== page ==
Pope Francis shows it’s okay to say ‘gay’

Pope Francis reached out to gays, saying he won’t judge priests for their sexual orientation in a news conference Monday. … Continued


Pope Francis reached out to gays, saying he won’t judge priests for their sexual orientation in a news conference Monday. (AP)

In becoming quite possibly the first leader of the Roman Catholic Church to utter publicly the word “gay,” Pope Francis showed again Monday that he understands the power of words. His comments to journalists on the plane home from World Youth Day both are, and are not, a break from precedent.

History is littered with epithets used abusively by some groups toward others, words which have so wounded souls that today they are considered not just inappropriate, but hateful and malicious. Some groups have been able to reclaim the words of their abusers, while for others, the indignity of being called—of being reduced to—inescapably pejorative language can be rectified only when those slurs fall, silent, into disuse.

All this reminds us that language has the power to wound, as well as the power to heal. It has become a basic rule of civility to name people with the words by which they wish to be called. This has come to be seen as a powerful way of respecting the identities and, fundamentally, the dignity of others. It was this rule that Pope Francis put calmly into practice.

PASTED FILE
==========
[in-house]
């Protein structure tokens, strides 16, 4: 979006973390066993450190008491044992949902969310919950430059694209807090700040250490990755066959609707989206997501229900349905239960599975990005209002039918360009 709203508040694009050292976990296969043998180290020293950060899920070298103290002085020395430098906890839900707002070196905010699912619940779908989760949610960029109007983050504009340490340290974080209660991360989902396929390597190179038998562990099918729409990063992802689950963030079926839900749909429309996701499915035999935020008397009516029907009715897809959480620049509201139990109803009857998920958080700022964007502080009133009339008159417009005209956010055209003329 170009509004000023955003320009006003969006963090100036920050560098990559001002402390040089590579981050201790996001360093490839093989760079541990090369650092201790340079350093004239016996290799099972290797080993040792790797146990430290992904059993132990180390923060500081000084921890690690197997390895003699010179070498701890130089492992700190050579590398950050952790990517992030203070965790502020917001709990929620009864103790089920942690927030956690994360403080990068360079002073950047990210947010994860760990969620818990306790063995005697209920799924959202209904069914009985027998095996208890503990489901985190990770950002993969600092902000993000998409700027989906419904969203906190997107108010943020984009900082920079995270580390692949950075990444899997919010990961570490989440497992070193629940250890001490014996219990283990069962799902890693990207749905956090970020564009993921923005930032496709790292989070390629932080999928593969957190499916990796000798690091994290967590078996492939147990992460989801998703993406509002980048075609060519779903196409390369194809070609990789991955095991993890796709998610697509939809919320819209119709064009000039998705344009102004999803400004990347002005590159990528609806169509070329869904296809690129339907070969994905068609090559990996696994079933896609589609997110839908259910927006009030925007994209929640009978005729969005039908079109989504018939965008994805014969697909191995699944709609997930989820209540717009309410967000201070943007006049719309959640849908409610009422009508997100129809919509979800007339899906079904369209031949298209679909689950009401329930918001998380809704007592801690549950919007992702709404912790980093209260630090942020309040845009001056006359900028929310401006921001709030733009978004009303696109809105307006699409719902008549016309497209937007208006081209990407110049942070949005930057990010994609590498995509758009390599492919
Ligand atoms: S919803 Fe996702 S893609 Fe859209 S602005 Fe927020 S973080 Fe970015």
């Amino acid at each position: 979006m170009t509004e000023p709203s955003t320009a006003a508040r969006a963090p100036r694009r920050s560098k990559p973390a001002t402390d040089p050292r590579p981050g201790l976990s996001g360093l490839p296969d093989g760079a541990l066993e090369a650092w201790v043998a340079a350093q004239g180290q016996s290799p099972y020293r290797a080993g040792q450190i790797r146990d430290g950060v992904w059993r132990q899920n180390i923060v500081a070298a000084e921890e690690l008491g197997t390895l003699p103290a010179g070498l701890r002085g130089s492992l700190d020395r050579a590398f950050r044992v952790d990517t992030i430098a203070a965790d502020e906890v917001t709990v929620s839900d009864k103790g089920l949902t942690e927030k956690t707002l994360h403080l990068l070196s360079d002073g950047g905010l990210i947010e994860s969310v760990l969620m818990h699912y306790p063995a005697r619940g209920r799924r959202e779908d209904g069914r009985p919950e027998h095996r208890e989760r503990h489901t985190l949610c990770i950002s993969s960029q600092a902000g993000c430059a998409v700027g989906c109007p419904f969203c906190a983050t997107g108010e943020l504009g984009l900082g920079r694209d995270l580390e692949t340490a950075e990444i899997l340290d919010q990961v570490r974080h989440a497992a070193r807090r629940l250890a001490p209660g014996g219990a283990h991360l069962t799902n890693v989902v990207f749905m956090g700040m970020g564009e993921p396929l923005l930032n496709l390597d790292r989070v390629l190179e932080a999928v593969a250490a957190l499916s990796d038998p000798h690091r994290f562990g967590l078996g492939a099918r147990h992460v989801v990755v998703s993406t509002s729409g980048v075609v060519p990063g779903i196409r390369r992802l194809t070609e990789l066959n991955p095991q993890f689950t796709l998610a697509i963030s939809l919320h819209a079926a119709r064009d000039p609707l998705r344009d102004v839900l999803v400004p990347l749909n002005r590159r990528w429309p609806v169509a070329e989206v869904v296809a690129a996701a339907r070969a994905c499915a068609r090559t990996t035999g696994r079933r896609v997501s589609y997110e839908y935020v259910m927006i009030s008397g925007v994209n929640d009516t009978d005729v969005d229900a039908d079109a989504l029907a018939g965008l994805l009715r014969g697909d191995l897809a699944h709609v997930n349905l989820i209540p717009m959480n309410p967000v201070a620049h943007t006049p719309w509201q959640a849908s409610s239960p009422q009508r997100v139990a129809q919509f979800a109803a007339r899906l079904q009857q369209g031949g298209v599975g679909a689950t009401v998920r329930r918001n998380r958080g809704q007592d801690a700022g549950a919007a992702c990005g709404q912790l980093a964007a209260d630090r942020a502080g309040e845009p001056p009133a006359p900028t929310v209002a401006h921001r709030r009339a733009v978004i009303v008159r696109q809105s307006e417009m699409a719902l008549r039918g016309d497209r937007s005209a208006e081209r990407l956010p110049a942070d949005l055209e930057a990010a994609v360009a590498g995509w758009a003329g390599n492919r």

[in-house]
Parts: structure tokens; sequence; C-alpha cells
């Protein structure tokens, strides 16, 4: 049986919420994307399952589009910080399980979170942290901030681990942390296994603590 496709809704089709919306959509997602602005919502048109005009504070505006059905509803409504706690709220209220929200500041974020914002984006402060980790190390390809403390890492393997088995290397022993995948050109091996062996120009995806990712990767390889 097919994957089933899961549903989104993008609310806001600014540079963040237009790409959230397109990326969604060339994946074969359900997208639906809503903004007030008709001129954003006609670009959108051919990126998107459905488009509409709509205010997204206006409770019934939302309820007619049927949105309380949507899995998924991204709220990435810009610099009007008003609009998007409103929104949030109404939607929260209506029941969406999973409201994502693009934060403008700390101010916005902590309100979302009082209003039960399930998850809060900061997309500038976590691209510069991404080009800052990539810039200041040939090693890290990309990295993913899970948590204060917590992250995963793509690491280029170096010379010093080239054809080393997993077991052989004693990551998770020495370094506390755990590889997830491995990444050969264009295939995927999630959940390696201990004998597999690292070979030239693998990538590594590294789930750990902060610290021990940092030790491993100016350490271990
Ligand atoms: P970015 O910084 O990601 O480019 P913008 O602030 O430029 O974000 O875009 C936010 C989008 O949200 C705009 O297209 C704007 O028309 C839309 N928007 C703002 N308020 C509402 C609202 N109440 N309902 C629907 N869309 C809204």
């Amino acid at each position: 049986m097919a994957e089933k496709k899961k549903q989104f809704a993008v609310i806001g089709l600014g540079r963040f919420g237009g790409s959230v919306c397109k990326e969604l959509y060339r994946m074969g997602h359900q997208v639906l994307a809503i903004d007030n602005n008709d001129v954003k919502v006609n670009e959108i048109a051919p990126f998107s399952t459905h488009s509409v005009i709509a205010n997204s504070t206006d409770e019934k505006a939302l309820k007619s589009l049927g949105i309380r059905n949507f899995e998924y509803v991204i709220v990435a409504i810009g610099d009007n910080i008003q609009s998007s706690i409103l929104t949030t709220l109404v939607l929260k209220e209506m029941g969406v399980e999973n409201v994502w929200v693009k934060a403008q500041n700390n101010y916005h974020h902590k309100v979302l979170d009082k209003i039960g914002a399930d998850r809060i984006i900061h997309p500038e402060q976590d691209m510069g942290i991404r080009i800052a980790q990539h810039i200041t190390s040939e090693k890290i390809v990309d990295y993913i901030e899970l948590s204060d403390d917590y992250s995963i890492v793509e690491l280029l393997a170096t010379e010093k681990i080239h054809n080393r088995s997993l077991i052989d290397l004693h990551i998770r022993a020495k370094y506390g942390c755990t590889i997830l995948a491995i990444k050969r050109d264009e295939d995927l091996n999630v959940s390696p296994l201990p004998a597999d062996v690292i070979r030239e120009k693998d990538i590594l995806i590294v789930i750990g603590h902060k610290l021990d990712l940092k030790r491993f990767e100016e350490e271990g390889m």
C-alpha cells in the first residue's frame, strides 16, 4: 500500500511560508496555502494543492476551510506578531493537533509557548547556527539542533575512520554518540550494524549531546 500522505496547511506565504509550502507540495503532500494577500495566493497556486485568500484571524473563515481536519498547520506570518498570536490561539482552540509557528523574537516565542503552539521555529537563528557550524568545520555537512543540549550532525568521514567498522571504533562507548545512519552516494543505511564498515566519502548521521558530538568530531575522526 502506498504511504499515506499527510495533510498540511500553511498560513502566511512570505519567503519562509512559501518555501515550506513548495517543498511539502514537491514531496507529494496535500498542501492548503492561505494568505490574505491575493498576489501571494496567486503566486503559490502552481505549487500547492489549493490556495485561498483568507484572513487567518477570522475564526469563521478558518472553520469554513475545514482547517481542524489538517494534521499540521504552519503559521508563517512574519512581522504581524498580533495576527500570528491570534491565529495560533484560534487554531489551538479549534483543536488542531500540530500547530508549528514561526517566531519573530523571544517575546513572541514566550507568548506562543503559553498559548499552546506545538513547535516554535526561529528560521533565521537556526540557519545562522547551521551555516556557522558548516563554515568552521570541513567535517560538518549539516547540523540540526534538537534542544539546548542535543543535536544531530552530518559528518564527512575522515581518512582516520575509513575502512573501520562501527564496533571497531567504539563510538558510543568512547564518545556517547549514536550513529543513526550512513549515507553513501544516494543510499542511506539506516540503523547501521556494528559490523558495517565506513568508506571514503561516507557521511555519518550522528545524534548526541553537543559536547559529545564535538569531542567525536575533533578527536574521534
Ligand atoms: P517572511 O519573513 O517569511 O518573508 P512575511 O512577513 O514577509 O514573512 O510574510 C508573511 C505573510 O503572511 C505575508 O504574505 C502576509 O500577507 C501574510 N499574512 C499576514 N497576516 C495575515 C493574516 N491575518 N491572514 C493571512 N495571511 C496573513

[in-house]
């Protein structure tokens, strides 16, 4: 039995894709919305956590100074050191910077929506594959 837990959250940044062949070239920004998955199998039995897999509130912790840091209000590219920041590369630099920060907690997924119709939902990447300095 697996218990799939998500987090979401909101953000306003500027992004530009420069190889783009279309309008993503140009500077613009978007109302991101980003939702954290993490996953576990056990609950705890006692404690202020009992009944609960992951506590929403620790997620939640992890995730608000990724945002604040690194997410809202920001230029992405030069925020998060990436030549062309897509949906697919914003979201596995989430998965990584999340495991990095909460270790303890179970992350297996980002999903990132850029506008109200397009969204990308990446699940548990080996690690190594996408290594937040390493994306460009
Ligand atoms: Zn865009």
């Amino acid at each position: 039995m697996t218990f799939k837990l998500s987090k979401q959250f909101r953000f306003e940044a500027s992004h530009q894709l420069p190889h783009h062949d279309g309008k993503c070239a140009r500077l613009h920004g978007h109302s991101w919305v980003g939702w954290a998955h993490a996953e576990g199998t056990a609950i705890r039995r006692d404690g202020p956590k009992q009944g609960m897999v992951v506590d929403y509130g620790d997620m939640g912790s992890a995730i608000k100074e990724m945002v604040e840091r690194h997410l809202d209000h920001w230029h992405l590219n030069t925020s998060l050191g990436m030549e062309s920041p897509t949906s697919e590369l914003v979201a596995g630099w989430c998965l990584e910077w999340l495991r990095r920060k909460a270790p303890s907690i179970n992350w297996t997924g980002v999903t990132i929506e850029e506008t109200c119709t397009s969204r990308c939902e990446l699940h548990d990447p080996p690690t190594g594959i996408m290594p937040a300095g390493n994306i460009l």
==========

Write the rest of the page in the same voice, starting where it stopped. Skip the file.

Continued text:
For decades, Vatican documents have almost unfailingly refused to refer to gay men and women as anything other than “homosexual persons.” These documents have condemned as sinful their “homosexual acts” and labeled their “inclination” an “objective disorder,” while also maintaining that they “must be accepted with respect, compassion, and sensitivity.”

Few gay men and lesbians choose to call themselves “homosexual persons”; perhaps even fewer would describe their sexual behaviors as “homosexual acts.” Much of the reason is that within large segments of the LGBT community, the words “homosexual” and “homosexuality” appear to have clinical, pathological overtones. The word “homosexual” made its debut in English in 1892, in a translation of a German work that included homosexuality on a list of varieties of sexual perversion. “Heterosexual” appeared around the same time, but originally referred to another kind of mental disorder, one where “a patient exhibited both male erotic attractions to females and female erotic attractions to males.” It was only later that it assumed its modern meaning, although what we now refer to as heterosexuality has been privileged for much longer than that.

For decades, homosexuality was stigmatized as a form of mental illness in the United States, and it is still considered criminal in many parts of the world. Many gay men and lesbians, not to mention their straight allies, have seen the Vatican’s use of words like “homosexual” as part of a rhetorical and theological strategy to portray heterosexuality as normative and treat other forms of human sexuality as deficient or perverse. Indeed, in the few instances when Vatican documents have used the word “gay,” they have held the term at a reproachful distance. For example, a 2005 document from the Vatican barred from admission to the priesthood or religious life men who “support the so-called ‘gay culture’”.